Moscow prohibited Ukrainian language in Ukraine over 100 times in past 300 years


Basically, it all started with that imposter Peter I (‘the Great’).

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1720: A decree by Tsar Peter I banned the printing of books in Ukraine
1753: A decree by Catherine II prohibited teaching in the Ukrainian language.
1768: A decree from the Synod of the russian Orthodox Church called for the confiscation of Ukrainian primers from the population.
1775: Closure of Ukrainian schools after russian troops destroyed the Zaporizhian Sich.

Below is the Wikipedia list of the major attempts for the 19th century only. Note that the Russians called themselves “Great Russians,” while they called Ukrainians “Little Russians”.

  • 1804 – according to a special royal decree in the Russian empire, all Ukrainian-language schools were banned, which led to the complete degradation of the Ukrainian population.[5]
  • 1832 – Reorganization of education in Ukraine on the empire-wide principles and transforming all teaching into Russian language[2]
  • 1847 – The crackdown on the Brotherhood of Cyril and Methodius and increased persecution of the Ukrainian language and culture, the prohibition of the best works of ShevchenkoKulishKostomarov and others.[2]
  • 1862 – Closing Ukrainian Sunday schools for adults in the Russian part of Ukraine.[2]
  • 1863 – Valuev Circular prohibiting censors from giving permission to the publication of Ukrainian spiritual and popular educational literature: “there was, is not and could not have been a separate Little Russian language“.[2]
  • 1864 – Adoption of the Charter of the primary school at which education was to be conducted only in Russian.[2]
  • 1864 – Adoption of the Charter of the primary school at which education was to be conducted only in Russian.[2]
  • 1870 – Comment of Minister of Education of Russia Dmitry Tolstoy that “the ultimate goal of education for all inorodtsy (non-Russians, literally “people of other descent”), is unarguably their Russification.”[2]
  • 1876 – Alexander II‘s Ems decree banning the printing and import from abroad of any Ukrainian literature, and to ban Ukrainian stage performances and Ukrainian lyrics in music scores, that is folk songs.[6]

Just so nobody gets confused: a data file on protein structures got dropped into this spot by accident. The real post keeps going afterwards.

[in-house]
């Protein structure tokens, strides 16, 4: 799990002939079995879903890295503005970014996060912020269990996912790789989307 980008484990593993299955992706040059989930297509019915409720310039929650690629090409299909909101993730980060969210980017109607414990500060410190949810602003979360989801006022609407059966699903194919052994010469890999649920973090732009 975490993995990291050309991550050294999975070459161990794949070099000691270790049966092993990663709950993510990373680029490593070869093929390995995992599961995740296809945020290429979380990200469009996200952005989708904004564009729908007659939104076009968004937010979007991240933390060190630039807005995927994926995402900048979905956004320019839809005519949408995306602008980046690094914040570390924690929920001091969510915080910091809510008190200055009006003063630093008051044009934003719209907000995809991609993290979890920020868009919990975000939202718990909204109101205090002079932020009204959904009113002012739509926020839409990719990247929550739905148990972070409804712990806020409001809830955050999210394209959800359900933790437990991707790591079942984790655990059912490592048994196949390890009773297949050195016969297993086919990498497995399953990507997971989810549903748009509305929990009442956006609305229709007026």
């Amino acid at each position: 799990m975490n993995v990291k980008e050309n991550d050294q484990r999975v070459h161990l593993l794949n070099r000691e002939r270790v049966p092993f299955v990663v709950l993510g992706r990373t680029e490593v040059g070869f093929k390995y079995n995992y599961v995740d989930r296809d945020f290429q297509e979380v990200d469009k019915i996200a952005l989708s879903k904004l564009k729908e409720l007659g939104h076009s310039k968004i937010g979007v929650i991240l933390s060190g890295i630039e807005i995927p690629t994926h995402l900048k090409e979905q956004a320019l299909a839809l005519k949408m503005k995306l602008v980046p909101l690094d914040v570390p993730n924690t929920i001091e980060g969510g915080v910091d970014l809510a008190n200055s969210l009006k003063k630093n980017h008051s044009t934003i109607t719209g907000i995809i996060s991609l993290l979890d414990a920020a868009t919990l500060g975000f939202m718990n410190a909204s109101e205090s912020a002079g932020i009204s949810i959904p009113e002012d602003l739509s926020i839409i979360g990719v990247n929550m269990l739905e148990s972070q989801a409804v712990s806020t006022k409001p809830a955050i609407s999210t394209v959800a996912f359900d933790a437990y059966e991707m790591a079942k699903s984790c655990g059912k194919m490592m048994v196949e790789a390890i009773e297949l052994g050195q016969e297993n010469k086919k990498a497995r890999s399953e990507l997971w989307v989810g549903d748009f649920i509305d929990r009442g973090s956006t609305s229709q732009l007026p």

• 1881 – Prohibition of teaching in the public schools and conducting church sermons in Ukrainian.[2]
  • 1884 – the ban by Alexander III of Ukrainian theater in all the provinces of Little Russia.[2]
  • 1888 – a decree by Alexander III banned the use of the Ukrainian language in official institutions and of Ukrainian given names. [2]
  • 1892 – Prohibition to translate books from Russian into Ukrainian.[2]
  • 1895 – Prohibition by the Main Administration of Printing to publish Ukrainian-language children’s books.[2]

130 years ago, the Ukrainian-speaking area was not limited by Ukraine’s boundaries, but also some parts of Muscovy and Belarus spoke the Ukrainian language (see the red area, that’s the result of the Muscovite Empire census in 1897, when people identified themselves by the language). So, when someone says that some region of Ukraine is “russian-speaking”, read the above list again. It’s a miracle that the Ukrainian language survived, but it is finally time to let it gain its strength again.

Why did the Muscovites have such a hatred towards the Ukrainian language? Most likely, because they know that the language in itself can have a secret Moscow does not want the world to know?

The following article may have an answer what kind of secret it can be >

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